Keens and keening at funerals in Ireland

The Keens, or lamentations for the dead, are connected with ancient and heathenish practices.

Professional howlers had charge of the corpse.

Rich, who wrote in 1610 of a Keen, remarked, “A stranger at the first encounter would beleeve that a quantity of hags or hellish fiendes were carrying a dead body to some infernell mansion.”

But some of the Death Songs have great beauty of composition.

Shelah Lea's Lament is a fine example.

It is thus translated from the Erse:—

“Sing the wild Keen of my country, ye whose heads bend in sorrow, in the house of the dead! Lay aside the wheel and flax, and sing not in joy, for there's a spare loft in my cabin! Oweneen, the pride of my heart, is not here! Did you not hear the cry of the Banshee crossing the lovely Kilcrumper? Or, was there a voice from the tomb, far sweeter than song, that whistled in the mountain wind, and told you that the young oak was fallen? Yes, he is gone! He has gone off in the spring of life, like the blossom of the prickly hawthorn, scattered by the merciless wind, on the cold clammy earth.—Raise the Keen, ye whose notes are well known, tell your beads, ye young women who grieve; lie down on his narrow house in mourning, and his spirit will sleep and be at rest! Plant the shamrock and wild firs near his head, that strangers may know who is fallen! Soon again will your Keen be heard on the mountain, for before the cold sod is sodded over the breast of my Oweneen, Shelah, the mother of Keeners, will be there. The voice, which before was loud and plaintive, will be still and silent, like the ancient harp of her country,” &c.

Another exclaimed:—

“My sunshine you were. I loved you better than the sun itself; and when I see the sun going down in the west, I think of my boy, and my black night of sorrow. Like the rising sun, he had a red glow on his cheek. He was as bright as the sun at mid-day; but a dark storm came on, and my sunshine was lost to me for ever.”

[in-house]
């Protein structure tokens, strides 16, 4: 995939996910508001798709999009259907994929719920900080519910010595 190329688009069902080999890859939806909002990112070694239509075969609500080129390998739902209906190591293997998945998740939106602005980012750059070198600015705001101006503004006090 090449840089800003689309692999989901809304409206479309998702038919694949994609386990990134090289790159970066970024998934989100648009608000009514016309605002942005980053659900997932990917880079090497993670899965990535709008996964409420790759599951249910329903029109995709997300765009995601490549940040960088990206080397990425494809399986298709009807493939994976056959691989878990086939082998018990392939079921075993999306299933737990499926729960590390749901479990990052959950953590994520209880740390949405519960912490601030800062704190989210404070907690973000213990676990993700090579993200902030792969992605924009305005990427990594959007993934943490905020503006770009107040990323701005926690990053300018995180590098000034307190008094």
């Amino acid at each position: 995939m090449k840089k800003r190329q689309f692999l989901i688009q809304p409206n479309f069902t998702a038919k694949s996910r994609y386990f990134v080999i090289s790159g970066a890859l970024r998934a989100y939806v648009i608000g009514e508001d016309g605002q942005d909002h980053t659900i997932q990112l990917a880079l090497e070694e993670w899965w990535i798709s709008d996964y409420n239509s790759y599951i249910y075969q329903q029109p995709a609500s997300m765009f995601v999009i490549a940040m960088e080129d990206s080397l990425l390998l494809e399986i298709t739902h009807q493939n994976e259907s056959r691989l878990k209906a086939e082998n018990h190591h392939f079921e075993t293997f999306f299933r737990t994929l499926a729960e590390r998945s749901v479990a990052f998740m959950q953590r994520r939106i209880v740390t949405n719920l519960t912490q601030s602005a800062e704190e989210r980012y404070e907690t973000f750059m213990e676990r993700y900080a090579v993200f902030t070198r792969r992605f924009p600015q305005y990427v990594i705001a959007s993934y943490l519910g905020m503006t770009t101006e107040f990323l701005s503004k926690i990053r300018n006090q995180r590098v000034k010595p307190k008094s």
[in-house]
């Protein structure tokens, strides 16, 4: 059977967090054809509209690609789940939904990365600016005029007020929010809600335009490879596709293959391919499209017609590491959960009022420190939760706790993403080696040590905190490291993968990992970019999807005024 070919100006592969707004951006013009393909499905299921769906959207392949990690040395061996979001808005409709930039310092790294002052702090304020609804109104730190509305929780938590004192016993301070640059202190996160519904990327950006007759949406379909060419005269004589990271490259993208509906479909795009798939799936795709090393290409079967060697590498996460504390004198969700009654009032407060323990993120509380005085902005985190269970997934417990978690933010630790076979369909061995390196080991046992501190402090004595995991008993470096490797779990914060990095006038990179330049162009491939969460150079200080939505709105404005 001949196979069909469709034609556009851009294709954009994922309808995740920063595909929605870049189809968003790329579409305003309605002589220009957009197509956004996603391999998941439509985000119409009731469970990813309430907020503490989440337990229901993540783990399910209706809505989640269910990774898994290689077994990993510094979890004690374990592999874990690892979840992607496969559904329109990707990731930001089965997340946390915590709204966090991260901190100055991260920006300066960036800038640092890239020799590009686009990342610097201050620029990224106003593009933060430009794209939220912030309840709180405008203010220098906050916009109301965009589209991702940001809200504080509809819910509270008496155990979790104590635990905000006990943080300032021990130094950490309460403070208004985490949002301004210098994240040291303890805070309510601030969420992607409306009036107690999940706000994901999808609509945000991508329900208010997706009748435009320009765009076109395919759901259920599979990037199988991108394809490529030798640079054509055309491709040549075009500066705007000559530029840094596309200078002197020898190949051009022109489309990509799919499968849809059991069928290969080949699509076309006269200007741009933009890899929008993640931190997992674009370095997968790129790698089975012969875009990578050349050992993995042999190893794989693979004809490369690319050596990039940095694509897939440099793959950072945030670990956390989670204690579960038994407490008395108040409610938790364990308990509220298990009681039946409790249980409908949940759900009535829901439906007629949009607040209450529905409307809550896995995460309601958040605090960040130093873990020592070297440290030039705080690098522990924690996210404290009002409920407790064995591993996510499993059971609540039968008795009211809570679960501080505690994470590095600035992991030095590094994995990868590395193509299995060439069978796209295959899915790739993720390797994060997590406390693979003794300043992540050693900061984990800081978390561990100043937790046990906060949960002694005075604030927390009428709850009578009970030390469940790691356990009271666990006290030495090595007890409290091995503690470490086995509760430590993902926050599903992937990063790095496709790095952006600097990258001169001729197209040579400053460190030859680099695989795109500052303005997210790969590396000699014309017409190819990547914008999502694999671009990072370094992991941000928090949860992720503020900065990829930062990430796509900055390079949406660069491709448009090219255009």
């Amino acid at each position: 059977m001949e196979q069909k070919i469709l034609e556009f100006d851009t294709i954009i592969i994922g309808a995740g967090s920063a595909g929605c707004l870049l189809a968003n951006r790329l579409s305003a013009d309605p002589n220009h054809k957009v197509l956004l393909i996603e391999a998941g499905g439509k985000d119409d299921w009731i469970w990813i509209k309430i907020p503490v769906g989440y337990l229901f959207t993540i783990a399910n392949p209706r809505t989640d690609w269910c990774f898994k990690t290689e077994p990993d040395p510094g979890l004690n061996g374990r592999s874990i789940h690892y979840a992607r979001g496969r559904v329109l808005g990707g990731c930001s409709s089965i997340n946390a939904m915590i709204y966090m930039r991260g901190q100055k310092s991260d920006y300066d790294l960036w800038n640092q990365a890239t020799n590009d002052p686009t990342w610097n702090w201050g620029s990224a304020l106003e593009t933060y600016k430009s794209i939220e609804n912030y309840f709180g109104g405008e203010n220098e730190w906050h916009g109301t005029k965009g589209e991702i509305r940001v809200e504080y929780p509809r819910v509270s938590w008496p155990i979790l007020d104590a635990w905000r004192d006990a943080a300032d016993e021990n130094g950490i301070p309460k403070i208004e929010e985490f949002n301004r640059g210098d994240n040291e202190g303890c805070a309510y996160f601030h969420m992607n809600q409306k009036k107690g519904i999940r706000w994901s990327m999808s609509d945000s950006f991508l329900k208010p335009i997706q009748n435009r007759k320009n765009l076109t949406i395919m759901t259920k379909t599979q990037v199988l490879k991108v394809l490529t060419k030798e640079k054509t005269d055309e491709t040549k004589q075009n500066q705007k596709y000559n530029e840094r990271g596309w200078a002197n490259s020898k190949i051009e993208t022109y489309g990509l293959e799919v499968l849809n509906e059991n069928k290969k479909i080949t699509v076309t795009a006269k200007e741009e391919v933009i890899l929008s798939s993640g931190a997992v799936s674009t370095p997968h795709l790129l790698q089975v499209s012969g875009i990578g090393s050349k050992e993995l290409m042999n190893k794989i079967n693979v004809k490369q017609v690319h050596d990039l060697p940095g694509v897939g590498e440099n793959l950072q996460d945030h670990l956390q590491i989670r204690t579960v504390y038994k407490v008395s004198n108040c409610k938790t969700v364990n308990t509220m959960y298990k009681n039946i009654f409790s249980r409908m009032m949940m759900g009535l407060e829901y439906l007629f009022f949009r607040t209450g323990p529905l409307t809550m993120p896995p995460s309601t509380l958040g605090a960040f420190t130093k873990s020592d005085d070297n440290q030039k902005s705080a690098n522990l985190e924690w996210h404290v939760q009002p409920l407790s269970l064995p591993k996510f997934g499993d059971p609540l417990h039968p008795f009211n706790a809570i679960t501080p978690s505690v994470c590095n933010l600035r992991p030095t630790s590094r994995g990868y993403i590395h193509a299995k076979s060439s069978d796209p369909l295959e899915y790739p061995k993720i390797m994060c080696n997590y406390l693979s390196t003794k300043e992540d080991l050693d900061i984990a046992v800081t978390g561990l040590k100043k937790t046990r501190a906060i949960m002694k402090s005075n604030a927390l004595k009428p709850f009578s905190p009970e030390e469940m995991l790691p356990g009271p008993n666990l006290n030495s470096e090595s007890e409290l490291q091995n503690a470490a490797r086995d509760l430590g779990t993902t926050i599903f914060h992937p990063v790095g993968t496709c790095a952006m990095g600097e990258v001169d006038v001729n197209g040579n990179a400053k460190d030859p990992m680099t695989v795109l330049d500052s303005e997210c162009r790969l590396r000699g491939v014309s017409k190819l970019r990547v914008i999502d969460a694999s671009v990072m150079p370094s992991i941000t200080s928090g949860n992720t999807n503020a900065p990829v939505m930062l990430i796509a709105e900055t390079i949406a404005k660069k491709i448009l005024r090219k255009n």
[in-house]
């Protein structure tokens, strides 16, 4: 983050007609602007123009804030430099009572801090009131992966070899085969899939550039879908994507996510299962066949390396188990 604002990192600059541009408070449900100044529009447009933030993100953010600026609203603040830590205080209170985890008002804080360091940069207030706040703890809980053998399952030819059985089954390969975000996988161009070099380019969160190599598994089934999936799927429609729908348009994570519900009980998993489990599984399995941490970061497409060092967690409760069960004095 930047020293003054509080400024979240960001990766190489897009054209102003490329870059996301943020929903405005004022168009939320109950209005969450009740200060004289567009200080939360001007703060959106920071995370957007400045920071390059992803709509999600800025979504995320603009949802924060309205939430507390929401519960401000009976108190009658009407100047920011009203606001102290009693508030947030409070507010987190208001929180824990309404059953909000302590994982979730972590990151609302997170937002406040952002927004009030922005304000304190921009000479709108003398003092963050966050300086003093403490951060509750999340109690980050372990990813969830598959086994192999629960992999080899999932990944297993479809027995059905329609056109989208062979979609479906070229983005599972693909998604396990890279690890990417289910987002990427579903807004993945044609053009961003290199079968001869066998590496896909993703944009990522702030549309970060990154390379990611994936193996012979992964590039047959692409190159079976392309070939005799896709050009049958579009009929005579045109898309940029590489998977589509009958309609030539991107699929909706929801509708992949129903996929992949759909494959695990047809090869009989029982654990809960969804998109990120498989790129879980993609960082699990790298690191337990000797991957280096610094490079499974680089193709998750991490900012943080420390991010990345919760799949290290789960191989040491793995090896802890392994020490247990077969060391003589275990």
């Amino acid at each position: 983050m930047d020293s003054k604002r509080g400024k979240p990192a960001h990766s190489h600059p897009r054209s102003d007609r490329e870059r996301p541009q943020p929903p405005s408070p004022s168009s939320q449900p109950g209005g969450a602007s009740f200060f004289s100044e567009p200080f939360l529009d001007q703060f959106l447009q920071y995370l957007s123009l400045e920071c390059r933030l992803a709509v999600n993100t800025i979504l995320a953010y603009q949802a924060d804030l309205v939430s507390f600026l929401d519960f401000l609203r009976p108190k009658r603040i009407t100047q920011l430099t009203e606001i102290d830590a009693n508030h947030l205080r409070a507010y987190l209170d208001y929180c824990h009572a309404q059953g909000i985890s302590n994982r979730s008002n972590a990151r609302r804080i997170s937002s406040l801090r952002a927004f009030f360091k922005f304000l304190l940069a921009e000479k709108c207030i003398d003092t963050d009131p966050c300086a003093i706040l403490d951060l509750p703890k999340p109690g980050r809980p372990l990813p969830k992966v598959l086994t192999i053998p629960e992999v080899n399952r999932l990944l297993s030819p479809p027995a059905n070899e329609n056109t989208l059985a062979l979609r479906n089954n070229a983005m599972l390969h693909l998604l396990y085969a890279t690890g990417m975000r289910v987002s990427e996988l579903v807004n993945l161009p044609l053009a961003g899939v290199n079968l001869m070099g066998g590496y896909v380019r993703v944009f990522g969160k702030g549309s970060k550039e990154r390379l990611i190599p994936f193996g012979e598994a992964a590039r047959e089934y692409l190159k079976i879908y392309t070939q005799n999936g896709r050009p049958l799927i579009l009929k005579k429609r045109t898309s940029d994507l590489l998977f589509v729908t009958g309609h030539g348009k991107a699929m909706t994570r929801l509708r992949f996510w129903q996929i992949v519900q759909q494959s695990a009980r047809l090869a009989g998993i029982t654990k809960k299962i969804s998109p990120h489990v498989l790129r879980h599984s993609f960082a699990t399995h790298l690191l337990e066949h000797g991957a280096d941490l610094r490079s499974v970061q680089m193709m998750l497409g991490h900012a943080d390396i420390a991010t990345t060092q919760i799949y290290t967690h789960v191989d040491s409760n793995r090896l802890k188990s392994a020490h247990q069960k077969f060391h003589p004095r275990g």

No one would claim for the Keens a Christian origin.

The Rev. John Wesley saw a funeral in 1750, and wrote:—

“I was exceedingly shocked at the Irish howl which followed. It was not a song, but a dismal, inarticulate yell, set up at the grave by four shrill-voiced women who were hired for the purpose; but I saw not one that shed a tear, for that it seems was not in the bargain.”

Mrs. Harrington, in 1818, had this account of a professional Keener, a descendant of pagan performers:—

“Before she began to repeat, she usually mumbled for a short time, with her eyes closed, rocking her body backward and forward, as if keeping time to the measure of the verse. She then commenced in a kind of whining recitative; but, as she proceeded, and as the composition required it, her voice assumed a variety of deep and fine tones.”

Her eyes continued shut while repeating, with some variations, it may be, the ancient poem.

It is said of Curran, that he derived his earliest ideas of eloquence from the hired mourners' lamentations over the dead.

Dryden refers to the ancient practice:—

“The women mix their cries, and clamour fills the fields.

The warlike wakes continued all the night,

And funeral games were played at new returning light.”